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2013 Google Algorithm Changes Survival Guide Part 2

2013 Google Algorithm Changes Survival Guide Part 2

The MAJOR  Changes Google Has Made

Google has been refining its algorithm and changing its services since its inception. It seems every six months or so we here about another Google algorithm change with some new name: Caffeine, Panda, Penguin, Hummingbird, etc.. So what makes the latest changes so special? The answer is the scope and the obvious intent of the change. While most of the other changes and been refinements, this one was a major change and really uncovered a new direction for Google. While in the past, Google has always been at war against SEO spamming, some are saying now that Google has just declared war on SEO itself.

Why do people say that? Because three major changes occurred together:

  1. The Hummingbird algorithm update
  2. The change to the Keyword Tool
  3. The change in their analytics

We’ll take them one at a time.

1) The Algorithm change. Though Google of course says little about the changes it makes to its algorithm and usually just explains each as a new way to provide higher quality, more relevant content to users. This was the same. But this one definitely effected rankings. Not rankings for some sites. Rankings for all sites. Of course this is just an opinion, but looking over several dozen client sites, I can definitely say that everyone’s rankings changed… mostly for the worse. No real rhyme or reason to it. Some rankings stayed the same. Some went down.

Hard to understand.

Until you combine this with the other two changes.

2) Changes to the Keyword Tool. Google made big changes to the way people access their database of information. It’s difficult to explain what it was, but to summarize, it provided very different information than what they used to provide with a much more limited scope. The official line was that it was redesigned to be more helpful for Pay Per Click (PPC) users, which I’m not sure about. That is debatable. What is not debatable is that it made it much more difficult for people to use that information for organic SEO purposes.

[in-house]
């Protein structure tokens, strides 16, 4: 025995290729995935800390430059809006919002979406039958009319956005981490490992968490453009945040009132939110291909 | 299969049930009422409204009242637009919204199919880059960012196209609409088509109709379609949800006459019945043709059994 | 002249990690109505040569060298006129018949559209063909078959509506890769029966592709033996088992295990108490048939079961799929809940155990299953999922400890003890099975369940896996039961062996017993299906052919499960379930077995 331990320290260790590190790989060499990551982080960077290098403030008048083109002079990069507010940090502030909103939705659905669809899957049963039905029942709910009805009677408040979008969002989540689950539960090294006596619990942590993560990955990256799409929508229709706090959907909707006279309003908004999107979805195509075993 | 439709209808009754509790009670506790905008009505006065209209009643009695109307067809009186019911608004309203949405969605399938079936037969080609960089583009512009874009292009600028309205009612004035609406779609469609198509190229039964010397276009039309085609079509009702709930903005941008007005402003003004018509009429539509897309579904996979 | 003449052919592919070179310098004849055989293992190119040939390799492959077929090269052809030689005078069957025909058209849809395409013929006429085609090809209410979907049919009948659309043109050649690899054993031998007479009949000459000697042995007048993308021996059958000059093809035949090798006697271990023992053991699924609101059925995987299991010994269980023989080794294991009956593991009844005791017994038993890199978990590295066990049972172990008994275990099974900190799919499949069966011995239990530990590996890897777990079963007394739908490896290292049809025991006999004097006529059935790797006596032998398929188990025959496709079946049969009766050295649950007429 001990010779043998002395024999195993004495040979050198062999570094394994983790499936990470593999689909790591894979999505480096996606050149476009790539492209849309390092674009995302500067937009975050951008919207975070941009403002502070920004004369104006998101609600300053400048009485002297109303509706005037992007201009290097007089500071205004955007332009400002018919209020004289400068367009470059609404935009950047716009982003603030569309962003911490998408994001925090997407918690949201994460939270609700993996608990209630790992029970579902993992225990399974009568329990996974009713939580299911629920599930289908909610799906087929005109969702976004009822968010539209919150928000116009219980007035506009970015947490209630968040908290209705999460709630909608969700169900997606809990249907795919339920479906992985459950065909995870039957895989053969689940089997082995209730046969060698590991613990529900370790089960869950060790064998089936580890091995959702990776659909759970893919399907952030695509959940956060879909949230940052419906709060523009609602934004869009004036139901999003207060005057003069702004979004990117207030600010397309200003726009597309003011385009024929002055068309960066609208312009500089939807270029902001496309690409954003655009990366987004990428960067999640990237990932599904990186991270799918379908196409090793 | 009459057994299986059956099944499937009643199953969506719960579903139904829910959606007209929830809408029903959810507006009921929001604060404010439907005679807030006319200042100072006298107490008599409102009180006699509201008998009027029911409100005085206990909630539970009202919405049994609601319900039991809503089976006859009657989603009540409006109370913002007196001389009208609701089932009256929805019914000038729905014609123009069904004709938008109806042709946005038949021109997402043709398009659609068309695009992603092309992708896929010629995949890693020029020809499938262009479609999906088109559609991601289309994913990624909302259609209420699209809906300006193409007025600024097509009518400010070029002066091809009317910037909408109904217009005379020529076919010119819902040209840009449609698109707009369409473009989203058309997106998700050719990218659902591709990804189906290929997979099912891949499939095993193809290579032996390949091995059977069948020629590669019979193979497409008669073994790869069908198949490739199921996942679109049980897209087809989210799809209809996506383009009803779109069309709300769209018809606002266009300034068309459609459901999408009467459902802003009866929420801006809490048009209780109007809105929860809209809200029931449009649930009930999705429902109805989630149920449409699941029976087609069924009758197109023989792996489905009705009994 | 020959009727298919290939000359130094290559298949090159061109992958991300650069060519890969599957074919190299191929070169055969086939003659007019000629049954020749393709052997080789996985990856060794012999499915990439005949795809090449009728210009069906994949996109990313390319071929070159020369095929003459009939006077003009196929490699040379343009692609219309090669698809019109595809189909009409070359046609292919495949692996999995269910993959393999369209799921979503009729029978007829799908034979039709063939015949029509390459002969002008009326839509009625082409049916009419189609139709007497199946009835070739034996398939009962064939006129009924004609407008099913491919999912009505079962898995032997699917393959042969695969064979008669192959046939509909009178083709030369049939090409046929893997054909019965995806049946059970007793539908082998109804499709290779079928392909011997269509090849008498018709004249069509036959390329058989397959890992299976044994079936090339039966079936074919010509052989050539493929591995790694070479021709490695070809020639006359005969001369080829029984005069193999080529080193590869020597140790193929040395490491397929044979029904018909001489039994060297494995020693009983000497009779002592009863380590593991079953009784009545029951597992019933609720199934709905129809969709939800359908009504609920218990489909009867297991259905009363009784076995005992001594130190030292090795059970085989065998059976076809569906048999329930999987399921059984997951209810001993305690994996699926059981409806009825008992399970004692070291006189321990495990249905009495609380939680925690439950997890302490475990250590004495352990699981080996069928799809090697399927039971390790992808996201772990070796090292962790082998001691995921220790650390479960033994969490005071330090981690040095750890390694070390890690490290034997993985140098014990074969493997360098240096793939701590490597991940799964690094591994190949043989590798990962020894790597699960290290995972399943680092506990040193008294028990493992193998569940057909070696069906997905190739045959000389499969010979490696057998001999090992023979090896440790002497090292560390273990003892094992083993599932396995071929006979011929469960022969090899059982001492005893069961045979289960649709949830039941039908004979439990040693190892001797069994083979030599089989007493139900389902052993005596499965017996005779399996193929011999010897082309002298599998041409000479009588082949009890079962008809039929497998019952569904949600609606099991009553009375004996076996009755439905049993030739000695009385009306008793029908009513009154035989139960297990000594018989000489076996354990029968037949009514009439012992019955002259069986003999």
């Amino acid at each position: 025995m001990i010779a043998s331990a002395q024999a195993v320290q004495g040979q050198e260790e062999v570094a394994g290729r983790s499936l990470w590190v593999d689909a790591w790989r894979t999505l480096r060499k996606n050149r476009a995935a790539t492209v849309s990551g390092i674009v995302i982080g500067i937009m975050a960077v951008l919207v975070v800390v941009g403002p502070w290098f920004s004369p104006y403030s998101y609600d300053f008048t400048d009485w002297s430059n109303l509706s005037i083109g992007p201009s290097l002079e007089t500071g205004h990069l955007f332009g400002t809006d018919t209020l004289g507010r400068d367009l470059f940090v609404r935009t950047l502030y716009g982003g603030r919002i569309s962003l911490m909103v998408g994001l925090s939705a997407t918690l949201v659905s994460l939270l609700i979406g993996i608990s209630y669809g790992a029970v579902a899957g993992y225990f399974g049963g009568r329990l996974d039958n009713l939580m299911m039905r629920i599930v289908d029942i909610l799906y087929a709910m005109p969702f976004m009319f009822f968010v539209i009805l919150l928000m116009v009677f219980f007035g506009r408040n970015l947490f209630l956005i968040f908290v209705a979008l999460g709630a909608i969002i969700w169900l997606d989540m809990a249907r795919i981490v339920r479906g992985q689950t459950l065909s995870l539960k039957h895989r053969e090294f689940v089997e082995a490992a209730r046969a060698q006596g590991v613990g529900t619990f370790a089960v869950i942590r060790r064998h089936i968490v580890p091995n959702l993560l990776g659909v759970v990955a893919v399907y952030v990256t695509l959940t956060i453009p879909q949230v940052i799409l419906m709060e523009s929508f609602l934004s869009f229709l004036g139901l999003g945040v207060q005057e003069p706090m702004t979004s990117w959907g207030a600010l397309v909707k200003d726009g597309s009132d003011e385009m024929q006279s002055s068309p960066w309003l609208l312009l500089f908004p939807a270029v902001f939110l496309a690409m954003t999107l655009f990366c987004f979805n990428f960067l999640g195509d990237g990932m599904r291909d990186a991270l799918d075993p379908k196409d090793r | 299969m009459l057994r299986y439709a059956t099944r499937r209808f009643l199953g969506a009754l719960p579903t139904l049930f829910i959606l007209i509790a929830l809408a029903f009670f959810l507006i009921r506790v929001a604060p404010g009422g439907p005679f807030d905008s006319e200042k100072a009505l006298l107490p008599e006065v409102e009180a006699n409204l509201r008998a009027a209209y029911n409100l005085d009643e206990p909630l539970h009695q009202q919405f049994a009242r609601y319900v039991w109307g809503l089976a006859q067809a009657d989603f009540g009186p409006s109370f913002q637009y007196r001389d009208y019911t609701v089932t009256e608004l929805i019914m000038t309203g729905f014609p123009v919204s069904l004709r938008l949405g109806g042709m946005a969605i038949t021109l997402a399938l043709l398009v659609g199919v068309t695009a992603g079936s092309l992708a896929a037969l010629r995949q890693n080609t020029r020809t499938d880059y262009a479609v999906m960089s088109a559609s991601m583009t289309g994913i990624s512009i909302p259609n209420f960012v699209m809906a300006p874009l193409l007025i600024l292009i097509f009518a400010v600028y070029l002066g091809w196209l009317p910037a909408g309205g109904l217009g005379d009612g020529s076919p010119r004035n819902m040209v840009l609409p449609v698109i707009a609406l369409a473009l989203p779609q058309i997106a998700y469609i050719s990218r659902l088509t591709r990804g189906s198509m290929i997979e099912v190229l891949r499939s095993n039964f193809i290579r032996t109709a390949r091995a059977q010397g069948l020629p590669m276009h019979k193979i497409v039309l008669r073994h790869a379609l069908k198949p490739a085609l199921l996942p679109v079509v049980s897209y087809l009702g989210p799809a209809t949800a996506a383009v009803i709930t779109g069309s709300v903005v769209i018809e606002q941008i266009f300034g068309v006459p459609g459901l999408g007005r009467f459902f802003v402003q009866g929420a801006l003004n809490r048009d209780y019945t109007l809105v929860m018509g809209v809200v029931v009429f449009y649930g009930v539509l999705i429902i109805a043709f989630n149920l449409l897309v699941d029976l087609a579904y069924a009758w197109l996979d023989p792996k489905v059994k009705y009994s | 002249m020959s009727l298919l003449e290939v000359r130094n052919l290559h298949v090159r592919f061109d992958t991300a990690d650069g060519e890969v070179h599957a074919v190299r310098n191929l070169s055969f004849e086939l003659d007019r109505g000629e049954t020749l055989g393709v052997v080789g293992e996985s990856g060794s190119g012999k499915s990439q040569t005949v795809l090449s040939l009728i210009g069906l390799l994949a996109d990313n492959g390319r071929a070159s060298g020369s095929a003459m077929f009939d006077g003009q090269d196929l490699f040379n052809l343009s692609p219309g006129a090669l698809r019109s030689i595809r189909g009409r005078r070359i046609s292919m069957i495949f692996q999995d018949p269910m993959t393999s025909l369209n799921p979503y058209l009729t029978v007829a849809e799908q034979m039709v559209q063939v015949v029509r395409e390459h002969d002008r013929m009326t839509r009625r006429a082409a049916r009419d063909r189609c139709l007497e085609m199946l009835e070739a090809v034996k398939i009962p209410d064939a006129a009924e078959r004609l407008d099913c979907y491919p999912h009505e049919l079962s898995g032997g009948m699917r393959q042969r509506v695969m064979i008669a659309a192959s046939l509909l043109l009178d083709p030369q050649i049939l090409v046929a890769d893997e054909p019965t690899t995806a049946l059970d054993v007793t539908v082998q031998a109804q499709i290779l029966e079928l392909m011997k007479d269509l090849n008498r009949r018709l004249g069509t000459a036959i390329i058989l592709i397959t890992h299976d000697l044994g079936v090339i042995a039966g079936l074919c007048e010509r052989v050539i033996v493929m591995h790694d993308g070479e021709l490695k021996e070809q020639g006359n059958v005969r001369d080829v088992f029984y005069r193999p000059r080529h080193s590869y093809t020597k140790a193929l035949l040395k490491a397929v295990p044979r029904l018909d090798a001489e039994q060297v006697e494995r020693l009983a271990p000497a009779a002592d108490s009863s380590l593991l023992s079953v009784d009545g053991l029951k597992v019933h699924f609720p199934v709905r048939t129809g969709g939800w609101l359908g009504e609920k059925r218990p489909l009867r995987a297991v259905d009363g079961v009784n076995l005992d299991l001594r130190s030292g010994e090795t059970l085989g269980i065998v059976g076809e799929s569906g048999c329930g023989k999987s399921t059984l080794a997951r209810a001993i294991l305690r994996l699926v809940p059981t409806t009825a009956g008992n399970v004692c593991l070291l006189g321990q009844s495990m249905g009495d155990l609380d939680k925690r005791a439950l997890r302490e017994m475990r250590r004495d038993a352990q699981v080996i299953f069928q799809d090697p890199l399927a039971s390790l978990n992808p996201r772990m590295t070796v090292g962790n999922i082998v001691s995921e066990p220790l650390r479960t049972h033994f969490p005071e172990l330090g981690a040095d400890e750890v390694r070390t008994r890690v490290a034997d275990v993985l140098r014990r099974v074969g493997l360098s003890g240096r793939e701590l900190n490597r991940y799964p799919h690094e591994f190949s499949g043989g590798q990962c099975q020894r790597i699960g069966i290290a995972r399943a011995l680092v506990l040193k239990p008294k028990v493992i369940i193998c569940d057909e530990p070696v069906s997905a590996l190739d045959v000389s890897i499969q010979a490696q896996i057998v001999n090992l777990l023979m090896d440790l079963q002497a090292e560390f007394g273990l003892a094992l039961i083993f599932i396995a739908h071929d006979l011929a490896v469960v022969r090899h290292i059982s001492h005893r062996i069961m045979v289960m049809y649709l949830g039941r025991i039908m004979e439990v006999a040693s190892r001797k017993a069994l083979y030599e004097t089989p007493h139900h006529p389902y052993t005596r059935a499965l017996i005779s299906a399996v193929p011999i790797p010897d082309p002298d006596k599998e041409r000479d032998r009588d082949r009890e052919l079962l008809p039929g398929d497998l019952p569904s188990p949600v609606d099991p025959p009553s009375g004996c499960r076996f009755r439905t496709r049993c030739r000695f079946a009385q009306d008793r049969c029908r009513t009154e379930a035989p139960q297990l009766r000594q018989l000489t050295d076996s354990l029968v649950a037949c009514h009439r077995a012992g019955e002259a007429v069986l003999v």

3) Changes to Google Analytics. At the same time Google was “refining” its keyword tool, it was also making major changes to its analytics data. Here they decided to greatly limit the number of keywords they were going to reveal to its users. This is a key in determining how effective your SEO campaign is doing. If you don’t know what search phrase people used to get to your site, how do you know how well your targeted terms are being optimized. Google’s official statement on this is that is for “privacy” reasons, meaning that the government can’t come spy on the keywords your website is getting traffic from, but packaged with the other changes, it makes it very obvious that they are trying to hamper efforts at organic SEO. Privacy from the government? That’s a thin argument as the government is probably the only entity that could figure out how to get around this effort to block the information. Why they would want it, who knows? So they only privacy they are likely achieving is privacy from site owners from knowing how their site is doing in the Google search engine.

I repeat that any one of these changes would not have raised an eyebrow from me, but taken together it seems obvious that Google is using it’s formidable power to try to hamper efforts at getting free rankings on its search engine.

Why would they do that? If you stop paying someone to rank your site organically (because it doesn’t work), you are left with only one option: PPC, their amazing cash cow.

So what are B2B firms supposed to do? Give up on SEO? Hardly. SEO has taken a hit for sure. But it’s far from knocked out. In part 3, I will show some of the ways you can protect your online marketing from these changes.

See the Google Algorithm change Part 1

 

 

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